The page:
What if candor had the power to move one’s career from already-pretty-great to truly extraordinary?
United States Supreme Court Justice Sonia Sotomayor has achieved what most would say is unbelievable. Statistically speaking, the chance of becoming one of the very few who are selected and confirmed to the SCOTUS is highly unlikely. And yet, Sotomayor is the Court’s 111th justice, its third female and first Hispanic. It might make one wonder… What specific, unique factors contributed to her success?
In her recently published autobiography, My Beloved World, Sotomayor tells the story of her childhood through the early years of her career.
She describes a particular moment which demonstrates her drive for truth and improvement. While serving in the District Attorney’s office in the County of New York, Sotomayor lost two trials in succession. She went to bureau chief Warren Murray and asked him to help her discover what went wrong. As she relates in My Beloved World:
“Okay. Tell me what you did,” Warren said.
I walked him through my presentation of both cases.
He identified the problem instantly: I was appealing to logic, not morality, and in effect letting the jury off the hook. Since it is painful to most jurors to vote “guilty” and send a human being to jail, you couldn’t simply reason with them to do it; you had to make them feel the necessity.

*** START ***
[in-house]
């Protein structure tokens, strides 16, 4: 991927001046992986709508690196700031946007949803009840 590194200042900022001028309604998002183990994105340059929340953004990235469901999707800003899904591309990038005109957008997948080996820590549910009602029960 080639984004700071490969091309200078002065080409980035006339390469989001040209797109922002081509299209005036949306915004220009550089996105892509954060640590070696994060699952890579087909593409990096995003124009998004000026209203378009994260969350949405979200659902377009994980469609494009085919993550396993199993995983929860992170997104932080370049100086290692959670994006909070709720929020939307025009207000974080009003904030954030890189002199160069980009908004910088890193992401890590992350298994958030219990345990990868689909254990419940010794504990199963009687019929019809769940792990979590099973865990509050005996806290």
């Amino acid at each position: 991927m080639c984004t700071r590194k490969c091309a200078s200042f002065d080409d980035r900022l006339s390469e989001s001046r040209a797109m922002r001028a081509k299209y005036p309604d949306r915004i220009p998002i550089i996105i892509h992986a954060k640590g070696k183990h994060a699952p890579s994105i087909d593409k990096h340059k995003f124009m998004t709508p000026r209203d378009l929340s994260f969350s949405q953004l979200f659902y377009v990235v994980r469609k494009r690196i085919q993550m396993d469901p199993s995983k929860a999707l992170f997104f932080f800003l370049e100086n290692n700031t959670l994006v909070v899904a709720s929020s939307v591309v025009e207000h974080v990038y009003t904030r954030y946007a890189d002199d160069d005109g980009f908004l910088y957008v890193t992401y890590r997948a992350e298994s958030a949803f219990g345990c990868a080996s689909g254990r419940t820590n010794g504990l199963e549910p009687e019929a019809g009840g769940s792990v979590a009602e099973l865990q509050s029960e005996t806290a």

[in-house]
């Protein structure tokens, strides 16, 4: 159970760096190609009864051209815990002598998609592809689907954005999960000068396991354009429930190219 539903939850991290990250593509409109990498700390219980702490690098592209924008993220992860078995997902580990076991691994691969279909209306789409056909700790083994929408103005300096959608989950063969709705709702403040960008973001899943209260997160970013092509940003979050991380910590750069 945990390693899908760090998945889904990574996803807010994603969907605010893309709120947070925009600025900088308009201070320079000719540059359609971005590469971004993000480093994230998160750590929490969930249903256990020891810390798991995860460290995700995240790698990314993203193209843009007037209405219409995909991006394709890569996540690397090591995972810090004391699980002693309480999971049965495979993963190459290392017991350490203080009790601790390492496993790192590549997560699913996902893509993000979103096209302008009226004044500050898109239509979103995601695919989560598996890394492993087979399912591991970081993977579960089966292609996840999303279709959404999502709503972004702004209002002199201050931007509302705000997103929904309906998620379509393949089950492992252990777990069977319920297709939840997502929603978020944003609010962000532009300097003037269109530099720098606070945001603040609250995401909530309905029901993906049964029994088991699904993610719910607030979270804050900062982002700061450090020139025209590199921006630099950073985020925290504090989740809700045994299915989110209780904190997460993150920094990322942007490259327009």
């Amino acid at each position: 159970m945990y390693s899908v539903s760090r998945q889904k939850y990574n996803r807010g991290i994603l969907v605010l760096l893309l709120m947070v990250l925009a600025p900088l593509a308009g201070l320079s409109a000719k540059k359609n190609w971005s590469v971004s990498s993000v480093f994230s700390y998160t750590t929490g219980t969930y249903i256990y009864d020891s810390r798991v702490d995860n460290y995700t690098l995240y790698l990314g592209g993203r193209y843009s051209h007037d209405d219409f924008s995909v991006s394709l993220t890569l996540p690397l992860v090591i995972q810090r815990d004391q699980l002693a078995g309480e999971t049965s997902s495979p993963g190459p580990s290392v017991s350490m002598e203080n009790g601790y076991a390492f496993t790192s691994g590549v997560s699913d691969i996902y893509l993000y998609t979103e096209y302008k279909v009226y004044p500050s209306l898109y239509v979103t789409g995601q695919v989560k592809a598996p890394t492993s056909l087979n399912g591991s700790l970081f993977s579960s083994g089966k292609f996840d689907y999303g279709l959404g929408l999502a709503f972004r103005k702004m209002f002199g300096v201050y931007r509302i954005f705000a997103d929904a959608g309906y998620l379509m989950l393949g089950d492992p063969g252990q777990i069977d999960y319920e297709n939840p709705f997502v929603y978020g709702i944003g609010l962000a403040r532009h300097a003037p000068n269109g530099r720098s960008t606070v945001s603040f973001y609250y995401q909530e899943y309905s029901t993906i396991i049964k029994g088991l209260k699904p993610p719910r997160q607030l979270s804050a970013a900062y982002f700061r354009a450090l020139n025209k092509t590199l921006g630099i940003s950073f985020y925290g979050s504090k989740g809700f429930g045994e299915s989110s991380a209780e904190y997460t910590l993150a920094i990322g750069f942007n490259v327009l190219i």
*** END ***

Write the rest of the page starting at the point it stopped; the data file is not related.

“They have to believe they have a moral responsibility to convict,” Warren said.
Sotomayor says this insightful response dramatically changed how she argued cases and calls this the “single most powerful lesson” she would ever learn. She never lost another case. And this breakthrough (as she calls it) came from her willingness to be vulnerable, to ask for help, to admit she was struggling… and to be receptive to her boss’s direct feedback.
The practice of candor is probably, alone, not going to turn you into a Supreme Court Justice. However, focusing on candor, asking for honest feedback from those you respect and embracing their insight has worked for one of our newest justices. How has candor – or the absence of it – impacted your path or the paths of those connected to you? Are there conversations that might make a difference for your career?